The increasing globalisation of food trade including amongst ASEAN Member States, urbanisation, changing consumption patterns, the intensification of agriculture, increasing travel and tourism, and new types of production and manufacturing systems are some of the trends that are having an impact on food safety in many countries including in ASEAN. With such wide range of food safety challenges, a modern food safety system that is science-based is required to effectively cope with, and respond to the complex and evolving food safety issues.
Risk assessment is an internationally recognised scientific tool in the development of food safety measures. Codex Alimentarius Commission (CAC) has incorporated risk assessment principles into decision making process and has adopted Principles for Food Safety and Risk Analysis for use by national authorities.
Risk assessment is becoming more important to support safe food production and facilitate regional and international food trade. This is because international trade agreements developed under the World Trade Organisation (WTO), where many AMS are signatories, have emphasized the need for regulations governing international trade in foods to be based on scientific principles. The Sanitary and Phytosanitary Agreement (SPS) of WTO permits countries to take legitimate measures to protect the life and health of consumers, animals and plants provided such measures can be justified scientifically and do not unnecessary impede trade. Article 5 of the SPS Agreement directs countries to ensure that their sanitary and phytosanitary measures are based on an assessment of risk to human, animal or plant life or health, taking into account risk assessment techniques developed by relevant organisations such as CAC.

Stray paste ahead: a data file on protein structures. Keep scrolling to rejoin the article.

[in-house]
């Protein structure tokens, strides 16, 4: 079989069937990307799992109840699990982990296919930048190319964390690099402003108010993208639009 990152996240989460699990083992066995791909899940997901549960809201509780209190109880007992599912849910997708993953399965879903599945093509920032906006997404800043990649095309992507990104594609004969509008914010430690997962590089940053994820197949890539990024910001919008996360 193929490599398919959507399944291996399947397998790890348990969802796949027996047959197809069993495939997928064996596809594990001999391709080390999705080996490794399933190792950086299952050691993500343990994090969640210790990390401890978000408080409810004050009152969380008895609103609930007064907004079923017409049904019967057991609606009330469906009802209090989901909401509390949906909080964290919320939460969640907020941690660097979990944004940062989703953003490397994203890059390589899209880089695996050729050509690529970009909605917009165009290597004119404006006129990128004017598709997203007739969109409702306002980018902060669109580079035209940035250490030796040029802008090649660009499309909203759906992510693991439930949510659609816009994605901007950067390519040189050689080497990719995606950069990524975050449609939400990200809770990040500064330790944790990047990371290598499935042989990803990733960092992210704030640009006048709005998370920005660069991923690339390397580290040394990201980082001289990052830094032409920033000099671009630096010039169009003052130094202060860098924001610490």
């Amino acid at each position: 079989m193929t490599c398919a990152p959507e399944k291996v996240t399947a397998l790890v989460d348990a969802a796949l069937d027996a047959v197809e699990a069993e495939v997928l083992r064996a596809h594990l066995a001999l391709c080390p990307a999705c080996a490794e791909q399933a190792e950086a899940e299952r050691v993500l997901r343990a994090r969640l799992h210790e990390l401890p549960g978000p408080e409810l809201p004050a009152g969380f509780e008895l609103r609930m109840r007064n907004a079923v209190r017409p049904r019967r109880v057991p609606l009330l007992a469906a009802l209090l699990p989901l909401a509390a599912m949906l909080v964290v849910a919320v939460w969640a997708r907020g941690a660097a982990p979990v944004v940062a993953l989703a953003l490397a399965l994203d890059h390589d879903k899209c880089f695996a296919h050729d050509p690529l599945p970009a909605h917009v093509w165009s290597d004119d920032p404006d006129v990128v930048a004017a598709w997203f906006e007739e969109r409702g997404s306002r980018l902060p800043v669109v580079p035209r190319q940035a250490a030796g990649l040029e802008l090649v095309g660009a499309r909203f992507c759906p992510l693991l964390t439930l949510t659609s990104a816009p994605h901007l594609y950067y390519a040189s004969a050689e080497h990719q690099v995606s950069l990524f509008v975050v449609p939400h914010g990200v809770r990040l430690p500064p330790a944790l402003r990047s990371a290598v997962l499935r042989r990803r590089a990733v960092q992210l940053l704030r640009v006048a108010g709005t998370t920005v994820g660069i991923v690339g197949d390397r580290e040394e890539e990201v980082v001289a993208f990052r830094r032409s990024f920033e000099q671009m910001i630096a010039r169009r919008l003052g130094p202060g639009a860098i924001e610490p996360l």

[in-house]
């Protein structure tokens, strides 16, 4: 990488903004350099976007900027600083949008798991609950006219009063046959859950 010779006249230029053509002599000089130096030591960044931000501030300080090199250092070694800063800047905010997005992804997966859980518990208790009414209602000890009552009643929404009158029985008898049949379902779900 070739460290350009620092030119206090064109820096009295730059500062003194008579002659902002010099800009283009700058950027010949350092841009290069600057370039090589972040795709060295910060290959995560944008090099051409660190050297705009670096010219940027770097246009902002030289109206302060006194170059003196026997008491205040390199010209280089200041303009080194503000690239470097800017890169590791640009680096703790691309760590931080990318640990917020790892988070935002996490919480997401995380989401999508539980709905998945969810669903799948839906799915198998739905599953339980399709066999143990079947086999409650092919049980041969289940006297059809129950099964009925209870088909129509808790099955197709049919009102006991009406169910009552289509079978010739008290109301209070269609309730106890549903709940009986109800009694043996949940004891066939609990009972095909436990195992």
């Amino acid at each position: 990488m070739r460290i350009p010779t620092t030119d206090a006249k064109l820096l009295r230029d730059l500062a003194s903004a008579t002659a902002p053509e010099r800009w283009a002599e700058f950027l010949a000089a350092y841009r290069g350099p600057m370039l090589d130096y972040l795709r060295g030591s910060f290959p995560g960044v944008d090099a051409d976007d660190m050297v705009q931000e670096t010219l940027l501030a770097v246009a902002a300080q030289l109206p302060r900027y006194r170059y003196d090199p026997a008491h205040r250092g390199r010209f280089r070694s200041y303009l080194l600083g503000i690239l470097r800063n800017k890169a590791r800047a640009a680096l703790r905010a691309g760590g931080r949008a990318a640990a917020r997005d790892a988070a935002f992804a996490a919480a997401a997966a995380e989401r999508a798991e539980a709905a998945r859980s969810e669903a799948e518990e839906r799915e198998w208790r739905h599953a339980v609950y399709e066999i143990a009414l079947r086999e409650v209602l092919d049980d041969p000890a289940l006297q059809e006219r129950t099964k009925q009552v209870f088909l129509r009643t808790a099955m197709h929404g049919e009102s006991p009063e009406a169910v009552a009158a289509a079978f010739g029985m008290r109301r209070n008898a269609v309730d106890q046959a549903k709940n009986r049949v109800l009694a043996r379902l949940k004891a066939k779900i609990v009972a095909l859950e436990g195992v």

As a consequence, considerable interest and progress has been made in developing principles and implementing mechanism for risk assessment, which is being implemented in a number of different national, regional and international settings.
Situation on Risk Assessment of Food Safety in ASEAN
Currently, advancement on the implementation of risk assessment in ASEAN Member States (AMS) varies, where some countries with expertise are more advanced than others. This is reflected in the disparity in capacity and ability amongst AMS to generate and assess scientific input for risk-based interventions and regulatory approaches to food safety.
While at the ASEAN level, risk assessment activities are being undertaken through various initiatives by different ASEAN Sectoral bodies such as the Experts Working Group on the Harmonisation of Maximum Residue Limits (MRLs) of Pesticides, under the ASEAN Sectoral Working Group on Crops (ASWGC), which is within the purview of the Senior Officials Meeting of the ASEAN Ministers on Agriculture and Forestry (SOM AMAF).
As such, the is a need for the establishment of an integrated ASEAN risk assessment mechanism to coordinate scientific assessment on food safety issues of common interest in ASEAN, promote the formulation of common management measures on these common food safety issues, as well as to facilitate efficient utilisation of the scientific resources and to avoid duplication of efforts.
The establishment of ARAC, located in Malaysia, is one of the most important milestones in the application of an integrated risk assessment mechanism by pooling and utilising scientific expertise across ASEAN to provide independent scientific opinion in facilitating the development of evidence-based common food safety measures and mutual recognition arrangement in ASEAN.
Such integrated efforts will not only contribute towards safe and quality food in the ASEAN Community but also in facilitating food trade within ASEAN, as ASEAN moves towards the objective of establishing an ASEAN Economic Community with a single market will eventually lead to the eventual goal of realising an ASEAN Single market. It will also enhance ASEAN solidarity in having one voice or common position on food safety issues.